Markets will stabilize when investors start to focus on the same question.
The crystal ball has rarely been more clouded. An investor’s standard assessments of potential growth and rate dynamics have been overwhelmed by three unanswerable questions: How long will the economic shock from the coronavirus last? Will government measures make a difference? What damage will the crisis leave behind?
The answers depend on a combination of epidemiology, economics and politics. Awkwardly, only one of these is an actual science, so the fear-and-greed that normally drive financial markets have been displaced by fear-and-confusion.
The first question around the length of the disruption is also least predictable, but there is some hope in recent headlines from Asia. Reports suggest that China may be returning to work after losing a quarter of normal economic activity. There is skepticism around the official numbers from Beijing, but the patterns in Japan and Korea offer promise, too–success that is perhaps the product of testing and monitoring measures learned during the 2003 SARS epidemic.
Yes, China has more government levers to shut down cities, but most “social distancing” now rippling across the world comes from a combination of political decisions taken by democratic governments and a rising sense of community solidarity and responsibility. Yes, the damage in developing countries with poor public health infrastructure will be much worse, but the vigorous response currently underway should deliver results.
Warmer summer weather may or may not slow the spread, but the third quarter should at least bring a better understanding of the disease, improved testing procedures and more ventilators. Even if a vaccine may be years away under current approval protocols, we are likely to develop tools that track and manage the risks from the virus much sooner. This should allow a slow return to more normal activity even if new cases pick up again in the fall.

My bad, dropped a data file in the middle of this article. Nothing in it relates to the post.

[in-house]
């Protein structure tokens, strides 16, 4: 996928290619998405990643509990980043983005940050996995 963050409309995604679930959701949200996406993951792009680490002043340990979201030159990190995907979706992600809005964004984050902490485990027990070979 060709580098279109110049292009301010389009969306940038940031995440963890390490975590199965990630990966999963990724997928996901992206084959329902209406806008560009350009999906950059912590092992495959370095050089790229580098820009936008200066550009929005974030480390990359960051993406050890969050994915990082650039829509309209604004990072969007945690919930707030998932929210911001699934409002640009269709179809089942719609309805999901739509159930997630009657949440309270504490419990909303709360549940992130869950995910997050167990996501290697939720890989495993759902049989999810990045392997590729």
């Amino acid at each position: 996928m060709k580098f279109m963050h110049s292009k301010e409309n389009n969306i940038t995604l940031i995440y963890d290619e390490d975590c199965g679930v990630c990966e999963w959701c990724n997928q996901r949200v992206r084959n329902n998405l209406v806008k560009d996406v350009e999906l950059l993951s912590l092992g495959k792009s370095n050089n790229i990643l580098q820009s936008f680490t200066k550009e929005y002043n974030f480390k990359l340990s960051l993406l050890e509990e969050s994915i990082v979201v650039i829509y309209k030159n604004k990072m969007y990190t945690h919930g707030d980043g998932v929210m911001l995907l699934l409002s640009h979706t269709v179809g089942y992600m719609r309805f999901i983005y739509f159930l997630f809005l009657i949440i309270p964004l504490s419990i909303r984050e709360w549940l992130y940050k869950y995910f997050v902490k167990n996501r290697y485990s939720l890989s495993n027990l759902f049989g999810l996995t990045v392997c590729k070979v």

Meanwhile, have governments done enough to cushion the loss of economic activity on a global scale? China’s response to what was then a more contained crisis involved substantial injections of financial liquidity, but new government spending may be on the way.
The U.S. Federal Reserve has mobilized its 2008 financial crisis playbook with rapid rate cuts and massive credit facilities to keep dollars flowing for primary dealers, money market funds and other central banks. Congress is working on a third massive stimulus bill even as the president’s signature is still fresh on the second package. The European Central Bank has promised EUR 750 billion in bond purchases, and the European Union has suspended fiscal rules to allow governments to respond. Even Germany seems resigned to deficit spending to support growth.
These are trillions of dollars that will help even if the timing is tricky. Over the next few weeks, nothing will come soon enough. Yet, if the virus is truly under control later this year, the monetary measures deliver their effect just as life returns to normal.
This brings us to the third question about the damage the shock will bring. We can now officially set aside tired debates about whether there will be a recession this year. There will. The IMF started 2020 predicting an acceleration to 3.3% from 2.9% last year, but forecasts have been coming down and will surely fall below the 2.5% growth threshold it defines as recessionary. It will bring unemployment, defaults and bankruptcies. The most vulnerable industries–aviation, tourism, retail–may get emergency funding to tide them through. Still, the damage will be real.
We can probably assume first-quarter growth will fall near zero when all the revisions account for the damage from China and the sudden collapse in global activity in March. The second quarter number will certainly be negative and could have two digits, although more precise forecasts are pure speculation.
"These are trillions of dollars that will help even if the timing is tricky. Over the next few weeks, nothing will come soon enough."
At the same time, talk of a deeper global depression looks like so much fear-mongering, given our likely ability to track and manage the virus in the months ahead and a massive government response that would make John Maynard Keynes proud.
So the central question for anyone trying to price anything at all into these markets is will global growth turn negative for one quarter or two?
As markets track the news of mounting coronavirus cases, government action and lasting damage, they’ll focus on whether the third quarter will show early signs of normalization or if it takes longer for activity to resume. Will there be containment setbacks that postpone a full return to normal? Will confidence take even longer to reappear if there are fears of a relapse?
Markets won’t recover until there are answers to these questions, but they may begin to stabilize if investors can agree on the right questions to ask.